For this study, we used longitudinal data of women participating in the Prospect-EPIC study [23], which is part of the EPIC-NL prospective cohort study [24]. We selected all women who went through menopause within 5 years after recruitment. We focus on these women as large decreases in breast density and changes in weight are often observed around menopause [2527]. The aim of this study is to investigate how percent density, absolute dense area, and absolute nondense area change over menopause and whether these changes differ between women who lose weight, maintain a stable weight, or gain weight over menopause.

Methods

Study population

The study population consisted of women participating in the Prospect-EPIC study [23], which is part of the EPIC-NL study [24]. EPIC-NL is the Dutch contribution to the European Prospective Investigation into Cancer and Nutrition (EPIC) study [28, 29]. The Prospect-EPIC cohort consists of 17,357 women recruited between 1993 and 1997 among breast cancer screening participants. In the Dutch national breast cancer screening program, women between 50 and 75 years of age are invited for a mammographic examination every 2 years. Prospect-EPIC participants lived in Utrecht (The Netherlands) or its vicinity and were between 49 and 70 years old at the time of recruitment. At the time of study enrolment, they were asked to complete a questionnaire containing questions about demographic, reproductive, and lifestyle factors and past and current morbidity. In addition, anthropometric parameters were measured by trained research nurses. About 5 years after recruitment, participants were asked to complete a similar questionnaire. This time, anthropometric measures were self-reported. All participants signed an informed consent form, and the study was approved by the Institutional Review Board of the University Medical Center Utrecht.

Selection of study subjects

For this study, we used a study population that was described earlier [30, 31]. In brief, from the Prospect-EPIC cohort, women were selected who were pre- or peri-menopausal at the time of recruitment (being pre- or peri-menopausal was defined as having had at least one menses in the 12 months before recruitment) and who became postmenopausal after recruitment but before completing the first follow-up questionnaire approximately 5 years later. Women were considered postmenopausal when they did not have any menses during the 12 months prior to completing the follow-up questionnaire. The mammograms made at the time of recruitment were regarded as premenopausal mammograms, and the first mammogram after filling out the follow-up questionnaire was regarded as postmenopausal mammogram for all women. Women were excluded if they were current users of oral contraceptives or postmenopausal hormone therapy or used either less than 2 years before recruitment. Also, women having had bilateral ovariectomy were excluded, as were women with silicone prostheses or breasts that were too large to fit on a single mammogram. This resulted in 657 study participants [31]. In addition, we excluded women who stated in the baseline or follow-up questionnaire that they had ever used hormones for menopausal complaints (n = 57) and women who did not have pre- and post-menopausal weight information available (n = 9). This resulted in 591 study participants.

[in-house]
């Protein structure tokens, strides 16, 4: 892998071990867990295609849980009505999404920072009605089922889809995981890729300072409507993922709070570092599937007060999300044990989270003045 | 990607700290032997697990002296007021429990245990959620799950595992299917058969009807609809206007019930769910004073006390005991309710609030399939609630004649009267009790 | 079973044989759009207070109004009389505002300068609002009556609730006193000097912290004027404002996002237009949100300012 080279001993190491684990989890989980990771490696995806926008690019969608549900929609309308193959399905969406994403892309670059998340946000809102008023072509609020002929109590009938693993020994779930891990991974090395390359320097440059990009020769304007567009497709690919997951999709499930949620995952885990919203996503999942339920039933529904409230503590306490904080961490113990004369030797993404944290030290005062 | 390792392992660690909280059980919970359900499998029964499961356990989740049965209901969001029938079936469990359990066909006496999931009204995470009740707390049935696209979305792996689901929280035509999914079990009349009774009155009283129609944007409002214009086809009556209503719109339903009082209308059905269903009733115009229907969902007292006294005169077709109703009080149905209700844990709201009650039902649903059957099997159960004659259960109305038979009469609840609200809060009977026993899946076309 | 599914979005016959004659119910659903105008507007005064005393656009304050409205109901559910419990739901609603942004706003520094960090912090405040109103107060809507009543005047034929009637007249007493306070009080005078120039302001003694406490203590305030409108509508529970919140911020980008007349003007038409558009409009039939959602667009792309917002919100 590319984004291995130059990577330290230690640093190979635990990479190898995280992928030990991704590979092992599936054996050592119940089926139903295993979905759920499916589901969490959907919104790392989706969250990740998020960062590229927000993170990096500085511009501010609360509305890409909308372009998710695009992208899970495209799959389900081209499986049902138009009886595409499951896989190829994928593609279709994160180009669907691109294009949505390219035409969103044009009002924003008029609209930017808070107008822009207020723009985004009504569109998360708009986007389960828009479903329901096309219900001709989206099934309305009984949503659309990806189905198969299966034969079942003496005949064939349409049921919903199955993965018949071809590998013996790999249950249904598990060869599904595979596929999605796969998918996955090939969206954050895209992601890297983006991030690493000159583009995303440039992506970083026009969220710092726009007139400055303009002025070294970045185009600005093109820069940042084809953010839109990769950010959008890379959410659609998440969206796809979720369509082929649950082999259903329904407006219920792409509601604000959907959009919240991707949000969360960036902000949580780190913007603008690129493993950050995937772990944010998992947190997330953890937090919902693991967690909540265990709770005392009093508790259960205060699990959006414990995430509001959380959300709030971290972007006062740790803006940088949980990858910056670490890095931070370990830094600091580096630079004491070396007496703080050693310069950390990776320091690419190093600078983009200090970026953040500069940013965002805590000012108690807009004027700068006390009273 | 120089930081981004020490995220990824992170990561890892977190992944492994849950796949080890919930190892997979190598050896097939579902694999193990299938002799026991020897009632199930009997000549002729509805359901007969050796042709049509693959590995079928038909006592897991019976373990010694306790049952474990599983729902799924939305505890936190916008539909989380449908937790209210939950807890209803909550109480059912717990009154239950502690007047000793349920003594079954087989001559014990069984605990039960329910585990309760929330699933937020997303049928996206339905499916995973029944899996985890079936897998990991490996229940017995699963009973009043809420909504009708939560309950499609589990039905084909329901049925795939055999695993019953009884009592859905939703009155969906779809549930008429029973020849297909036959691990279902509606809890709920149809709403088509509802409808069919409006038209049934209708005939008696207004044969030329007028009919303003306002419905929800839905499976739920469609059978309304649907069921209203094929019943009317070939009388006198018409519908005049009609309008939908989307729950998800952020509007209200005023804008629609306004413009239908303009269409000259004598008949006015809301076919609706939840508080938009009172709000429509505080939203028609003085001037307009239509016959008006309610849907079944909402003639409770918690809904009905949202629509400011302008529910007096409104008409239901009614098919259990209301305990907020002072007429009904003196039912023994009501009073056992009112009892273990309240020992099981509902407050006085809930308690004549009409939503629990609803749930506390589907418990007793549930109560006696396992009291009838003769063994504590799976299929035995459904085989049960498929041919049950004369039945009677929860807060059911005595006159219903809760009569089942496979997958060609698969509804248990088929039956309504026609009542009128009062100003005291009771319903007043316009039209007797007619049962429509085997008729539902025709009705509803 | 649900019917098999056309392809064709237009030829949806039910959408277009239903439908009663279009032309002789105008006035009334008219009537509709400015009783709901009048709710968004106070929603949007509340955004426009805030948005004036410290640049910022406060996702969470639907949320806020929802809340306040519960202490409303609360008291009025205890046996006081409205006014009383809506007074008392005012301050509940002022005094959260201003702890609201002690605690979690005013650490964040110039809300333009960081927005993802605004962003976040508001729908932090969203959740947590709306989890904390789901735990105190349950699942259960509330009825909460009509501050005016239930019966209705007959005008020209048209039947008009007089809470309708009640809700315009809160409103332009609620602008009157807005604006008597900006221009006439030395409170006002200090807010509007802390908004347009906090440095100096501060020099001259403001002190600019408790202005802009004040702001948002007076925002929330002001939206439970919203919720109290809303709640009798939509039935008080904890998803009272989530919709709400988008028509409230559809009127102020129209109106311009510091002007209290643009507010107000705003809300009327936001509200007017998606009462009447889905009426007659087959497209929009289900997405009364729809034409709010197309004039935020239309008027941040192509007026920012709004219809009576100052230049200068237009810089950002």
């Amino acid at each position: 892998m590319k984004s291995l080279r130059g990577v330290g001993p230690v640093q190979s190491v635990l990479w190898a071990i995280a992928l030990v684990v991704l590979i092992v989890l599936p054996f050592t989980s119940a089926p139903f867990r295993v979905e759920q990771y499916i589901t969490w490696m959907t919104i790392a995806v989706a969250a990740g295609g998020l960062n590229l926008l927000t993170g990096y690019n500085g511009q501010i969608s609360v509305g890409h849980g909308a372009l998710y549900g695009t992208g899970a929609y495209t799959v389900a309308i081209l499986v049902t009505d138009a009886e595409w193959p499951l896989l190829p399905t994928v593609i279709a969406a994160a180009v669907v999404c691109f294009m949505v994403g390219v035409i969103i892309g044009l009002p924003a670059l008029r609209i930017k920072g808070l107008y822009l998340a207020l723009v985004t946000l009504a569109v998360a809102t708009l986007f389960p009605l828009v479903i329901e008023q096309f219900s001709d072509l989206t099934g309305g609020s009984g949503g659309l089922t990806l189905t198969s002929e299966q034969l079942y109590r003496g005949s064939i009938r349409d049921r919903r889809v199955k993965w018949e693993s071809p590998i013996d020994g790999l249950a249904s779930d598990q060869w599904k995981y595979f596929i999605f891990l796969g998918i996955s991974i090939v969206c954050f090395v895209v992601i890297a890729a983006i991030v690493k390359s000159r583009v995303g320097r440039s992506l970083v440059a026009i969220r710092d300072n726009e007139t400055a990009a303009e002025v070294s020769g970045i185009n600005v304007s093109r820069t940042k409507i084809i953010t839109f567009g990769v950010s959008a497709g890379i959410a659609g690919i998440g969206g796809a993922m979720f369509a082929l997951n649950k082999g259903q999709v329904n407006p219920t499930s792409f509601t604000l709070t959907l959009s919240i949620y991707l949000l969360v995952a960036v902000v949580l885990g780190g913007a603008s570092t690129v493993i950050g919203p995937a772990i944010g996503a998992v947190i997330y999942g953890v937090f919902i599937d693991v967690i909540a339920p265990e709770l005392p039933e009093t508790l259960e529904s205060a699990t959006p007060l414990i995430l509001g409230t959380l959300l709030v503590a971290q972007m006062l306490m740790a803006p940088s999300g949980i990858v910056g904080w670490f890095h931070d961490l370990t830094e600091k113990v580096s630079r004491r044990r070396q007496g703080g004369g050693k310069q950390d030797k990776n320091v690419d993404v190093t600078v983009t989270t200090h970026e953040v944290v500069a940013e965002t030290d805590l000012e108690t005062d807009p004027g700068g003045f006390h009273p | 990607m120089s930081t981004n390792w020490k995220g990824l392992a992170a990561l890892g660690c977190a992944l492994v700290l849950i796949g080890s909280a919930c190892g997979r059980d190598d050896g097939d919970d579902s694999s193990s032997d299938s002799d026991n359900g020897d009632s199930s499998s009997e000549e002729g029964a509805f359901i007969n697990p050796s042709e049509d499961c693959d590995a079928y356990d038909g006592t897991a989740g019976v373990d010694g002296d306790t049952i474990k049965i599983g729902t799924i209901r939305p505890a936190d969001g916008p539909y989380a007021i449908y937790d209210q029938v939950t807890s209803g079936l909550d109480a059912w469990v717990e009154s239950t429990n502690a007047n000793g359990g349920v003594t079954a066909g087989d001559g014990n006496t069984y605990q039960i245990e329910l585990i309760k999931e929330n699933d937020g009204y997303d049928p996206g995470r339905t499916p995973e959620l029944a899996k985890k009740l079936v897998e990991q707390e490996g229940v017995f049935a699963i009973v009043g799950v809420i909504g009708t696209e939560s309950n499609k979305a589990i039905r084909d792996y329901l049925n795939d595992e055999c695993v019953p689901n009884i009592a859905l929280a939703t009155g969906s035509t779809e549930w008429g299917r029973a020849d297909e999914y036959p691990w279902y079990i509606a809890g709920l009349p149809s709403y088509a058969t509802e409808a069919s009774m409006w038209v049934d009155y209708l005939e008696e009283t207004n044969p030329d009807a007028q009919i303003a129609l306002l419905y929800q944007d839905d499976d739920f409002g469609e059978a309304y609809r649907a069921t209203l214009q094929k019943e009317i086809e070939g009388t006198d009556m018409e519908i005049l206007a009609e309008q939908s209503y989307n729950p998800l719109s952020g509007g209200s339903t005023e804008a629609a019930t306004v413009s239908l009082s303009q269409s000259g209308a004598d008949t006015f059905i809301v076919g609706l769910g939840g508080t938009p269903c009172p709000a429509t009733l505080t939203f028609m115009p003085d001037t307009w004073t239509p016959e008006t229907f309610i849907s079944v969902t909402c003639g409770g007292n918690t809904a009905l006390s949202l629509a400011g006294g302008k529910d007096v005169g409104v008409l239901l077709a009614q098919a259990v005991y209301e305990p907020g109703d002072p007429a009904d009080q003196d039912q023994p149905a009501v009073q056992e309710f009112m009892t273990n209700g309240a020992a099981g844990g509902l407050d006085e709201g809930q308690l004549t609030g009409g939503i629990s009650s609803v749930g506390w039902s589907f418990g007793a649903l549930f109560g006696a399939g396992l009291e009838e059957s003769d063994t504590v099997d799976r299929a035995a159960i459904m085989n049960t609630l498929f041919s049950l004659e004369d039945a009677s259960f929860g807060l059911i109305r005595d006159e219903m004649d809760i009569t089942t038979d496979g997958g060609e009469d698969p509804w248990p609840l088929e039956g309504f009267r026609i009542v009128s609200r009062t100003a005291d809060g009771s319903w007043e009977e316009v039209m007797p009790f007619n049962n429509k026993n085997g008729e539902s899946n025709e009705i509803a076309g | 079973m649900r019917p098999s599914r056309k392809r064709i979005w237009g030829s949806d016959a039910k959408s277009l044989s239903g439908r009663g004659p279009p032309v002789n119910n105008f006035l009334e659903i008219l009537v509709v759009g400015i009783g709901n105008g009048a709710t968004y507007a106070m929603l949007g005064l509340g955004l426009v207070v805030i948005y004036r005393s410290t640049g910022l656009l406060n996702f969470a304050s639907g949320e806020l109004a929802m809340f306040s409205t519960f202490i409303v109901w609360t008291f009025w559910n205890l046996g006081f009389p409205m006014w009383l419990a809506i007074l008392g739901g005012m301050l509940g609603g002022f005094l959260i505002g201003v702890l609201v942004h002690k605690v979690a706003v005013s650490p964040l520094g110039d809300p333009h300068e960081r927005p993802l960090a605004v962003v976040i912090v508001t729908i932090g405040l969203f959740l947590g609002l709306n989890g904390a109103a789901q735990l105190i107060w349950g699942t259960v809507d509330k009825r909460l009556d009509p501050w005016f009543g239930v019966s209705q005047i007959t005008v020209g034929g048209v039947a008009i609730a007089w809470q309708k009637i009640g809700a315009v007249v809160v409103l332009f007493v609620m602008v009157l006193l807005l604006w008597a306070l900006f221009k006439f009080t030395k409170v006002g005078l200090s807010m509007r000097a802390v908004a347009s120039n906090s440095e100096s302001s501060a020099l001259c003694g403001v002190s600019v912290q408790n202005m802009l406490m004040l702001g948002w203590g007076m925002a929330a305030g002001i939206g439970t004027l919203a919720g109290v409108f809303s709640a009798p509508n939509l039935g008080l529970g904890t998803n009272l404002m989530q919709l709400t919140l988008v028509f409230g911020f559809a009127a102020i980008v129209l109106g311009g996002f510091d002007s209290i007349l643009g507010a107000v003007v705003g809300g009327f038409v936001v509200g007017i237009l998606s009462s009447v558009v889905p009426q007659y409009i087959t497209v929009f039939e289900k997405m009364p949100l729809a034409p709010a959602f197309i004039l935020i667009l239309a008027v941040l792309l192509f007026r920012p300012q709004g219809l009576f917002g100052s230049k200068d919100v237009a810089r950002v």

Mammographic density readings

Mammographic density was determined as previously described [30]. Film screen mammograms were digitized with a laser film scanner (Lumiscan 50, Lumisys, Eastman Kodak Co., Rochester, NY, USA). We used the mediolateral oblique view of the left breast. Mediolateral oblique was, at that time, the routine view for breast cancer screening in The Netherlands. The sizes of the mammographic dense area and the total area of the breast were determined by using a computer-assisted threshold method [32]. Percent density was determined by dividing the size of the dense area by that of the total breast area, multiplied by 100. All mammograms, which were read in sets of 36 images in a random order, were assessed by one observer. Pre- and post-menopausal images of one woman were always in the same set [33]. Reliability of the reader was assessed by using a library set, which consisted of 36 randomly chosen films from the study subjects. The reader read this library set before the first set and five times between reading the other sets. The images in the library set were randomly ordered every time they were read, to prevent the observer from recognizing this set. In this study, the reader reached average intraclass correlation coefficients of 0.99 (range of 0.99–1.00) for total breast area, 0.81 (range of 0.75–0.86) for absolute dense area, and 0.90 (range of 0.88–0.92) for percentage breast density [30].

Statistical analysis

First, descriptive statistics were performed. Then changes in breast measures over menopause were calculated by subtracting the premenopausal from the postmenopausal measure. Percentage weight change was determined by dividing the difference between post- and pre-menopausal weight by weight at baseline (premenopausal weight), multiplied by 100. Women were divided in ‘weight loss’ (women who lost more than 3 % of their baseline weight over menopause), ‘stable weight’ (women who lost or gained 3 % or less of their baseline weight), and ‘weight gain’ (women who gained more than 3 % of their baseline weight) groups. Previous studies used a change in weight of 2 kg as a reference group or stable weight group [3437]. Since 2 kg is about 3 % of a body weight of 65 to 70 kg and the median baseline weight of our study population is 67 kg, we used 3 % weight change as a cutoff value. Means and 95 % confidence intervals (CIs) of changes in breast measures (percent breast density, dense breast area, and nondense breast area) were estimated for each weight change group. Means were determined and corrected for the premenopausal breast measure of interest and potential confounding factors. Age, BMI, and waist circumference at baseline, age at menarche, parity, and the number of years between pre- and post-menopausal mammogram were added to the model as continuous variables. Age at first childbirth was added to the model as a categorical variable (nulliparous, before age 21, between ages 21 and 25, between ages 26 and 30, between ages 31 and 35, and older than 35 years old). Physical activity was not added to the model, since it might be the cause of weight loss in women. Including it in the model could result in overadjustment.